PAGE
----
This explains exactly why you don't understand what was going on.

The banks *farmed out* their loan operations to mortgage brokers. Private ones. Ones that didn't give a /shit/ about whether or not the borrowers could pay them back.

BECAUSE THE BROKERS' INCOMES WERE TOTALLY DEPENDENT UPON HOW MANY LOANS THEY MADE. MORE LOANS, MORE INCOME. IN MANUFACTURING, THEY CALL THIS PIECEWORK.

Piecework without QC gets you CRAP. Guaranteed. Every. Time.

And these banks accepted all these crap loans, rubber stamped them, and with the AAA rating, fobbed them off to every investor house on the planet.

You have this fantasy that it was the banks' loan officers making the loans and not private contractors. That was no longer the case with the new deregulation. Yes, the brokers were supposed to follow the same rules. They didn't. Because their jobs were not dependent on making good loans. Their jobs were dependent on how many loans they could make.

>implying the banks were selling purely to the government

No, no they weren't. They were packaging them up and selling them to the likes of Magnetar and Bear Stearns. Whether Fannie Mae and Freddie Mac existed at all is irrelevant when they had so many private buyers.

I get it, you're one of those "all government is bad" people. The thing is that none of this would have happened if the Bush administration's regulators and the Federal Reserve hadn't had a totally hands-off approach to policing this shit.

"We had no idea this would happen" - everyone who was supposed to be watching the cookie jar.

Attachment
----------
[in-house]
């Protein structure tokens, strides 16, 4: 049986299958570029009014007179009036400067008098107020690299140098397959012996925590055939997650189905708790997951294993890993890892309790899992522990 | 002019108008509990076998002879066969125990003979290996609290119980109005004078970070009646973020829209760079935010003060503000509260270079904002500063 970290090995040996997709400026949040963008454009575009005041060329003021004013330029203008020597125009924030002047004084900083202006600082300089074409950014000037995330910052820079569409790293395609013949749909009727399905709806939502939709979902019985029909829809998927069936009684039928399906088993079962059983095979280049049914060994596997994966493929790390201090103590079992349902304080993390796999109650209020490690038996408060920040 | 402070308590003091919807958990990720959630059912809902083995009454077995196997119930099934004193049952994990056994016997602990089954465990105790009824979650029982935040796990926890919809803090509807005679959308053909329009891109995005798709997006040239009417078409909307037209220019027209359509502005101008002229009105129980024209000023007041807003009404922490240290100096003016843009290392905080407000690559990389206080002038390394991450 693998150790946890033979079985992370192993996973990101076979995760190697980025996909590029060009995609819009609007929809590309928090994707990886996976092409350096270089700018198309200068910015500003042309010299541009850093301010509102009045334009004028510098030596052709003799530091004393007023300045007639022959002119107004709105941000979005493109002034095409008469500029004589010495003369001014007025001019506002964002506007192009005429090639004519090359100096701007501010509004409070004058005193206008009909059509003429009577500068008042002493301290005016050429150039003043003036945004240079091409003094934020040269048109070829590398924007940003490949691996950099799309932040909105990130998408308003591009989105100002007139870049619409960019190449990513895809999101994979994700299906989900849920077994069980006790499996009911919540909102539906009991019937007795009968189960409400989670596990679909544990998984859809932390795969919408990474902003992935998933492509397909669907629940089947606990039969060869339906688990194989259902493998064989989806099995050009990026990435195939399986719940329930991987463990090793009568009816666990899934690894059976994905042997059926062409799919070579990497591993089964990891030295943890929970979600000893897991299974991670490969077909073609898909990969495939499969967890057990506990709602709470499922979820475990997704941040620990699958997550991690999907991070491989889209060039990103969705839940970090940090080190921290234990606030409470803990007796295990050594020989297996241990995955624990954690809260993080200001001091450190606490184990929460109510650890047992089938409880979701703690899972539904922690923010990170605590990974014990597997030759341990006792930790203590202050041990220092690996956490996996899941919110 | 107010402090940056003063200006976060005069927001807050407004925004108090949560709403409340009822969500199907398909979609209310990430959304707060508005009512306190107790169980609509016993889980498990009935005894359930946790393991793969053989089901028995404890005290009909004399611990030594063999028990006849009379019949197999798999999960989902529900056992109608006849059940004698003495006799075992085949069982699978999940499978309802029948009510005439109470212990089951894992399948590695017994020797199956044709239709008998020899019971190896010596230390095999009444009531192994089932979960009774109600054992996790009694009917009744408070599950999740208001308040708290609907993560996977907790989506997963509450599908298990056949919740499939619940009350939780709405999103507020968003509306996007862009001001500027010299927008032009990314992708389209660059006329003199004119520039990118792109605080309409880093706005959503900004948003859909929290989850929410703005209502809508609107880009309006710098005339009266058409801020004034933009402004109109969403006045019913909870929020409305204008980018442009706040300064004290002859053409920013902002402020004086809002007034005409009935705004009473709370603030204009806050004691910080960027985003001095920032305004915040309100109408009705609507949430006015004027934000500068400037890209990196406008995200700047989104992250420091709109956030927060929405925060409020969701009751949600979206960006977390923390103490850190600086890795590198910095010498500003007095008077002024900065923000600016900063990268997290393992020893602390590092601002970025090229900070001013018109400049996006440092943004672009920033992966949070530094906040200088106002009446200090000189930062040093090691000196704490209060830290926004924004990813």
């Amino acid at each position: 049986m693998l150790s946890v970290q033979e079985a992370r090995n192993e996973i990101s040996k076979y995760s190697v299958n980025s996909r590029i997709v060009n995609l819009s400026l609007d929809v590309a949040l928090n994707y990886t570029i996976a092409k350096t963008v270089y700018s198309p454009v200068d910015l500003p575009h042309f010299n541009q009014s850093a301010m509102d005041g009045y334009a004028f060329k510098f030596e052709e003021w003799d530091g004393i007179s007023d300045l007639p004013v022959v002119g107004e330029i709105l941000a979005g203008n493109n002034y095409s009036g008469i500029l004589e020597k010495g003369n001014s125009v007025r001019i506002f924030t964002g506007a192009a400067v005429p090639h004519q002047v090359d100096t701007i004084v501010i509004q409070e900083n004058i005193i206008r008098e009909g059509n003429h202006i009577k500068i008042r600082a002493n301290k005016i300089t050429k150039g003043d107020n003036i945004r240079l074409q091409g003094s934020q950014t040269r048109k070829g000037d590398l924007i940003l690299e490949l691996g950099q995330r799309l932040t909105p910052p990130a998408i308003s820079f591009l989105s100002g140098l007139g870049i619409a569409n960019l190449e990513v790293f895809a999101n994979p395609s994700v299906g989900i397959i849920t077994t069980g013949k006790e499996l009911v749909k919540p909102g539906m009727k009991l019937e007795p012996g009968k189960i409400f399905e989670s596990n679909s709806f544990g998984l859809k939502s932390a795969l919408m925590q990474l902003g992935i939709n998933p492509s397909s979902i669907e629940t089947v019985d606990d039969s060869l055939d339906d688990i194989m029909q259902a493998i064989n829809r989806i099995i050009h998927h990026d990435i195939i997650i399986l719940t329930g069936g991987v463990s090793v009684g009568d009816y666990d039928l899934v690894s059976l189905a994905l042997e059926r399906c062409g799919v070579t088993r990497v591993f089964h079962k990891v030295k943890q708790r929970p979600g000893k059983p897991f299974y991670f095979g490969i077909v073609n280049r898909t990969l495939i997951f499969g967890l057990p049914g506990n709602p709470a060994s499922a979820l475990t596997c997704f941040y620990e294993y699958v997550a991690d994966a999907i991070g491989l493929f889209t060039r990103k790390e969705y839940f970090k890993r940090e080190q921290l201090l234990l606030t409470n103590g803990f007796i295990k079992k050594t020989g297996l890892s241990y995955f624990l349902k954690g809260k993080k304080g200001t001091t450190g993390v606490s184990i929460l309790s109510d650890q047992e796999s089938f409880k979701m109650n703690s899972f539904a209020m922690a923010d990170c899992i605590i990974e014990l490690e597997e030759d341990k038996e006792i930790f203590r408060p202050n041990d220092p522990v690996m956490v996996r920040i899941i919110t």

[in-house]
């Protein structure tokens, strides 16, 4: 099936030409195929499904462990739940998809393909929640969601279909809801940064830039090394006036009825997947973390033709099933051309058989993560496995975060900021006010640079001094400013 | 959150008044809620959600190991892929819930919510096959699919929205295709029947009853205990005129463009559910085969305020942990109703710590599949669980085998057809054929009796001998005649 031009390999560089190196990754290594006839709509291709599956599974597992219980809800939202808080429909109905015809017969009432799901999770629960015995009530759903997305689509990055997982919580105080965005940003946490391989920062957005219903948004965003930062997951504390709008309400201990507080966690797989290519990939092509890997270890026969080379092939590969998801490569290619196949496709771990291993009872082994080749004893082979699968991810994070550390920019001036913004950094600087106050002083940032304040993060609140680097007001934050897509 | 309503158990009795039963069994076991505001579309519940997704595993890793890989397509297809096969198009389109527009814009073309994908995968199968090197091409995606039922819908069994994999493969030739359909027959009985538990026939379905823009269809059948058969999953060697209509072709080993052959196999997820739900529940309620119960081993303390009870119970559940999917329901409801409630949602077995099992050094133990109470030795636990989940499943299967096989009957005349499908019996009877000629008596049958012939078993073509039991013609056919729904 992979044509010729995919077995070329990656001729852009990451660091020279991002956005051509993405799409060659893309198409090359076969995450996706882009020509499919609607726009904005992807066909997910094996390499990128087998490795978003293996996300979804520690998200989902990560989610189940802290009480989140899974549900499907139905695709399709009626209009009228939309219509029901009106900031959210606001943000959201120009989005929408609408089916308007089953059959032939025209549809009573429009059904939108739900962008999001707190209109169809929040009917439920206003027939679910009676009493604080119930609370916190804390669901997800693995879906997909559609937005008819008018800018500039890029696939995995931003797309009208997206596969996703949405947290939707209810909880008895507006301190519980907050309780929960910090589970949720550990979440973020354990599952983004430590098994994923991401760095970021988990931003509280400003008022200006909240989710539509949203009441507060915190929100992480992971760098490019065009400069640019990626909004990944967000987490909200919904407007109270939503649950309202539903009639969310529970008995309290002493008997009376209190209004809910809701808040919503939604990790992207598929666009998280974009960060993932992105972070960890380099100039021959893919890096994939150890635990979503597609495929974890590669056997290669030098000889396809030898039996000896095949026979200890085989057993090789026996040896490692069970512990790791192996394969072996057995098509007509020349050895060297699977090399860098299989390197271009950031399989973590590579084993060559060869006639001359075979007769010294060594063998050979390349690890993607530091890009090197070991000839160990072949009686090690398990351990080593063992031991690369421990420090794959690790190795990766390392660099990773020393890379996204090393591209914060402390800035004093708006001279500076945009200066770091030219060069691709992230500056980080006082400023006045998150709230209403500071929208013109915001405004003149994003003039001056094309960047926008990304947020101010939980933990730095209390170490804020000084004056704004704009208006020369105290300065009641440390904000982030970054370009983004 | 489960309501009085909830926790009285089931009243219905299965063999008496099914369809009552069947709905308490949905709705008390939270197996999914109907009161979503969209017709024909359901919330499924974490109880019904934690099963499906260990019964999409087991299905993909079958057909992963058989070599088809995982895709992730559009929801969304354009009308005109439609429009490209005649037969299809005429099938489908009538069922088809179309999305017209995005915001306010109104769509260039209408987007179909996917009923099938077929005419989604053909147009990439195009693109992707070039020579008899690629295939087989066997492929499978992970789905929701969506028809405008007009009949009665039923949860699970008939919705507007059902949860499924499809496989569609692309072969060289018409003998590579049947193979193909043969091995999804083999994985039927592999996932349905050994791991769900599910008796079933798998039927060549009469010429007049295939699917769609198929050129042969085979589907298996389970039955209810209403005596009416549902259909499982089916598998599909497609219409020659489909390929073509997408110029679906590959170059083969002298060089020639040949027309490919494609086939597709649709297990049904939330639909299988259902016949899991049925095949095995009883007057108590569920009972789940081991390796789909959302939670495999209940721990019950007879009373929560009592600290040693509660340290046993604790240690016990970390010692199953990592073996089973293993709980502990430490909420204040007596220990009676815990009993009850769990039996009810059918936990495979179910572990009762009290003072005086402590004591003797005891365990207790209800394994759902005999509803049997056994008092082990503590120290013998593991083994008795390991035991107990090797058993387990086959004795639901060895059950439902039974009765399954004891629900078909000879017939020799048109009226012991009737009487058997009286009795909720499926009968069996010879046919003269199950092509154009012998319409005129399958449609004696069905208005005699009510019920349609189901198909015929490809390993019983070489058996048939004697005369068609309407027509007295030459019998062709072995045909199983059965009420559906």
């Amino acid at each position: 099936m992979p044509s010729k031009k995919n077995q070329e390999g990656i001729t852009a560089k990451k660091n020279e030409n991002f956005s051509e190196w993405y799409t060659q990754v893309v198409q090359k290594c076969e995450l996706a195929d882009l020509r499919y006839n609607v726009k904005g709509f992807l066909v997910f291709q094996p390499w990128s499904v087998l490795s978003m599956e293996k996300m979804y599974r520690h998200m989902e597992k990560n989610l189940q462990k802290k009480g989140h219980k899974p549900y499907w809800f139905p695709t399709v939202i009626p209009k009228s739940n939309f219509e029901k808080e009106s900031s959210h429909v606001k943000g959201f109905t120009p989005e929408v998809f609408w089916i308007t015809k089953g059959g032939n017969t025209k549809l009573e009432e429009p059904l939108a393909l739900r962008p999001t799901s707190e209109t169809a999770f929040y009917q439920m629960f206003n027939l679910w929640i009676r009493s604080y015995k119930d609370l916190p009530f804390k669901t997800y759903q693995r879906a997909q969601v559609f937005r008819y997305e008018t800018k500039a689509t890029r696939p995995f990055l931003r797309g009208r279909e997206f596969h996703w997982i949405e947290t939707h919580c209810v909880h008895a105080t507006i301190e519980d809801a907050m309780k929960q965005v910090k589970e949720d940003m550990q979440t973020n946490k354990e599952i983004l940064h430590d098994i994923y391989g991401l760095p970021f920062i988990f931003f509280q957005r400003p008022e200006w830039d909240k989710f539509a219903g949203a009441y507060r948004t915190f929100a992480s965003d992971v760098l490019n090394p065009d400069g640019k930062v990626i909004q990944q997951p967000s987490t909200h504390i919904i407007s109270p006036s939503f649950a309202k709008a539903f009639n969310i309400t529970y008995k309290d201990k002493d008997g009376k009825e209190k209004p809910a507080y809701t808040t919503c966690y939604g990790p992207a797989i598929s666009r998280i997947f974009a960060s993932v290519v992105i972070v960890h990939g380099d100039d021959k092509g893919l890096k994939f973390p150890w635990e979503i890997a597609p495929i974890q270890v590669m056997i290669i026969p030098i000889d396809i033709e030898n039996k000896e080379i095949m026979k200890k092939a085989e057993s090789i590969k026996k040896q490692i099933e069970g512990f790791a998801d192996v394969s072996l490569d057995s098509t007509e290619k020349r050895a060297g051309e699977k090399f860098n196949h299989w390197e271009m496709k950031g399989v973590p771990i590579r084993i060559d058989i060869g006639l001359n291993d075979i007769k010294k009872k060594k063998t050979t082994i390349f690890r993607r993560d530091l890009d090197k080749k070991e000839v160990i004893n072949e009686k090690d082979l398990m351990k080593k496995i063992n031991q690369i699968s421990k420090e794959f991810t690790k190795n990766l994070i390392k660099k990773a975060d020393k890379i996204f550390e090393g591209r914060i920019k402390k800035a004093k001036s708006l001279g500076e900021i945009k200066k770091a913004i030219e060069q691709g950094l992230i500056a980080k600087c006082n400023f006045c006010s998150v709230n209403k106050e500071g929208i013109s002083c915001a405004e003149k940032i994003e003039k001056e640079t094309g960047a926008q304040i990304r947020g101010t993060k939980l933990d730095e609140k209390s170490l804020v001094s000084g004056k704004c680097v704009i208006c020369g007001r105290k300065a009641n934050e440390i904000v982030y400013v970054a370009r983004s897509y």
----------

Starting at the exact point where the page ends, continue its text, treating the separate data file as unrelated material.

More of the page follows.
Bullshit. Absolute utter bullshit. If they didn't know what was going to happen, how did Magnetar make out so well? They saw it coming, and so did anyone who wasn't turning a blind eye. Everyone who treated these vehicles as cash and rated them as such willfully closed their minds to the fact that the music was eventually going to stop in the financial game of musical chairs. FFS, I knew the game was up when I heard Alan Greenspan spout off that people should take out variable rate mortgages at the same time mortgage rates were the lowest they had been in 40 years. I saw it coming because it wasn't my first rodeo. I, my parents, and a ton of other people around me, were direct victims of the RISDIC scandal. People I knew killed themselves.

Greenspan claimed personally that he didn't know what was going to happen. I could grow roses for billions of years on that bullshit.

As long as people thought there were dumber greedy idiots to sell to, they'd be fine.